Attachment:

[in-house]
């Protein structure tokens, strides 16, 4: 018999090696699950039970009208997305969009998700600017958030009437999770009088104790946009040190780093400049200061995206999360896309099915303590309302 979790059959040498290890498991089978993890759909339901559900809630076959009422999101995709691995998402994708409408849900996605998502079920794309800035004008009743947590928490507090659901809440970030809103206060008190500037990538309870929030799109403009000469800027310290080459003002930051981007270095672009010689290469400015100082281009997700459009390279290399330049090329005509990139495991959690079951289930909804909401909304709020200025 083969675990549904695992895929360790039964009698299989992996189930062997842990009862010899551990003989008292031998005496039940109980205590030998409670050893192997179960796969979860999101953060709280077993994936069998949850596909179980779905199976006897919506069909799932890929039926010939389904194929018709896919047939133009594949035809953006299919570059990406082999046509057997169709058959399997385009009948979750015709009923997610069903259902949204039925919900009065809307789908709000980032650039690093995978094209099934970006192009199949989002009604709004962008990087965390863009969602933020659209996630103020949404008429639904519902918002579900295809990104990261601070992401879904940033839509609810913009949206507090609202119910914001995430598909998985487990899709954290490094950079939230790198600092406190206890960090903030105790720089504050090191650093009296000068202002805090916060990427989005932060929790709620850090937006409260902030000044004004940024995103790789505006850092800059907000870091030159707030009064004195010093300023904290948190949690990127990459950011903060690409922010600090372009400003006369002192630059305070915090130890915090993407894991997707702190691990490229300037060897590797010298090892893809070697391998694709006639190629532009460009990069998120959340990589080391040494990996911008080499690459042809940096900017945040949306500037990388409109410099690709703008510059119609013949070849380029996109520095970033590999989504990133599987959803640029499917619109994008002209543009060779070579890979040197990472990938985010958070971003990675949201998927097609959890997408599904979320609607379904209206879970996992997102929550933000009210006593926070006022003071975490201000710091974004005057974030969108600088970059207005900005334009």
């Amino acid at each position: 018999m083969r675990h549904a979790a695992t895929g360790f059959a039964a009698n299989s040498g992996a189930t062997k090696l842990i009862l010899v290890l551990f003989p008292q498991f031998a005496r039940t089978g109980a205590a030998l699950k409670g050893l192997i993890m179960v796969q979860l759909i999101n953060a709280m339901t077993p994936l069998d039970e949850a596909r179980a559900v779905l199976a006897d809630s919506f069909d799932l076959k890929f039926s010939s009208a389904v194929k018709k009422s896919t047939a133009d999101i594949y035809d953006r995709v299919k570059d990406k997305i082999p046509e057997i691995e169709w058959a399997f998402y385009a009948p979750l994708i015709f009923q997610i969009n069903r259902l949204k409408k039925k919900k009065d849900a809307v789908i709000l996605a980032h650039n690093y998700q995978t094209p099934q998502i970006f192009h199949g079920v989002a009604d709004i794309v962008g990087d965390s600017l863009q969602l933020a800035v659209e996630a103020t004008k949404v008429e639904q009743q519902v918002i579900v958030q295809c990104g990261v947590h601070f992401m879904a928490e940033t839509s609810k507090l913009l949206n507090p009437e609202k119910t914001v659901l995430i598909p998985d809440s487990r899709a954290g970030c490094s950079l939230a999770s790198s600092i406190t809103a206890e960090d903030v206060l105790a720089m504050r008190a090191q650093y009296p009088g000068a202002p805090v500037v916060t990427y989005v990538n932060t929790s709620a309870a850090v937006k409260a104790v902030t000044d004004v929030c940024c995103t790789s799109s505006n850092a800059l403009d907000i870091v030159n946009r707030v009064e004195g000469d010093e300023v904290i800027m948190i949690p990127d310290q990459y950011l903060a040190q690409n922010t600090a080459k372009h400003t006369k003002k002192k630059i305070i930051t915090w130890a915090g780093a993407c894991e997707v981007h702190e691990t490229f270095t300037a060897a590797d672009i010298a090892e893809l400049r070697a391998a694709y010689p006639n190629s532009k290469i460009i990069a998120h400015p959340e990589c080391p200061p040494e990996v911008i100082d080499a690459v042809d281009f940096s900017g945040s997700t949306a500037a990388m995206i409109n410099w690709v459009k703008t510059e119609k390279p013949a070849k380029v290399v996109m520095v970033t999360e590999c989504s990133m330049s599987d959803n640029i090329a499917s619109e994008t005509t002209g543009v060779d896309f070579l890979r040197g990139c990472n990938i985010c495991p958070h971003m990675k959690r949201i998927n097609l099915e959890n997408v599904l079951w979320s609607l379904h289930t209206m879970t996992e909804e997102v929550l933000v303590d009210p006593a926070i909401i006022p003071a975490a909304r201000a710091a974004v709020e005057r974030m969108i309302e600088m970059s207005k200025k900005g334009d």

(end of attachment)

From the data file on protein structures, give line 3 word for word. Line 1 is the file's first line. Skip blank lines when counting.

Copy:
């Amino acid at each position: 018999m083969r675990h549904a979790a695992t895929g360790f059959a039964a009698n299989s040498g992996a189930t062997k090696l842990i009862l010899v290890l551990f003989p008292q498991f031998a005496r039940t089978g109980a205590a030998l699950k409670g050893l192997i993890m179960v796969q979860l759909i999101n953060a709280m339901t077993p994936l069998d039970e949850a596909r179980a559900v779905l199976a006897d809630s919506f069909d799932l076959k890929f039926s010939s009208a389904v194929k018709k009422s896919t047939a133009d999101i594949y035809d953006r995709v299919k570059d990406k997305i082999p046509e057997i691995e169709w058959a399997f998402y385009a009948p979750l994708i015709f009923q997610i969009n069903r259902l949204k409408k039925k919900k009065d849900a809307v789908i709000l996605a980032h650039n690093y998700q995978t094209p099934q998502i970006f192009h199949g079920v989002a009604d709004i794309v962008g990087d965390s600017l863009q969602l933020a800035v659209e996630a103020t004008k949404v008429e639904q009743q519902v918002i579900v958030q295809c990104g990261v947590h601070f992401m879904a928490e940033t839509s609810k507090l913009l949206n507090p009437e609202k119910t914001v659901l995430i598909p998985d809440s487990r899709a954290g970030c490094s950079l939230a999770s790198s600092i406190t809103a206890e960090d903030v206060l105790a720089m504050r008190a090191q650093y009296p009088g000068a202002p805090v500037v916060t990427y989005v990538n932060t929790s709620a309870a850090v937006k409260a104790v902030t000044d004004v929030c940024c995103t790789s799109s505006n850092a800059l403009d907000i870091v030159n946009r707030v009064e004195g000469d010093e300023v904290i800027m948190i949690p990127d310290q990459y950011l903060a040190q690409n922010t600090a080459k372009h400003t006369k003002k002192k630059i305070i930051t915090w130890a915090g780093a993407c894991e997707v981007h702190e691990t490229f270095t300037a060897a590797d672009i010298a090892e893809l400049r070697a391998a694709y010689p006639n190629s532009k290469i460009i990069a998120h400015p959340e990589c080391p200061p040494e990996v911008i100082d080499a690459v042809d281009f940096s900017g945040s997700t949306a500037a990388m995206i409109n410099w690709v459009k703008t510059e119609k390279p013949a070849k380029v290399v996109m520095v970033t999360e590999c989504s990133m330049s599987d959803n640029i090329a499917s619109e994008t005509t002209g543009v060779d896309f070579l890979r040197g990139c990472n990938i985010c495991p958070h971003m990675k959690r949201i998927n097609l099915e959890n997408v599904l079951w979320s609607l379904h289930t209206m879970t996992e909804e997102v929550l933000v303590d009210p006593a926070i909401i006022p003071a975490a909304r201000a710091a974004v709020e005057r974030m969108i309302e600088m970059s207005k200025k900005g334009d």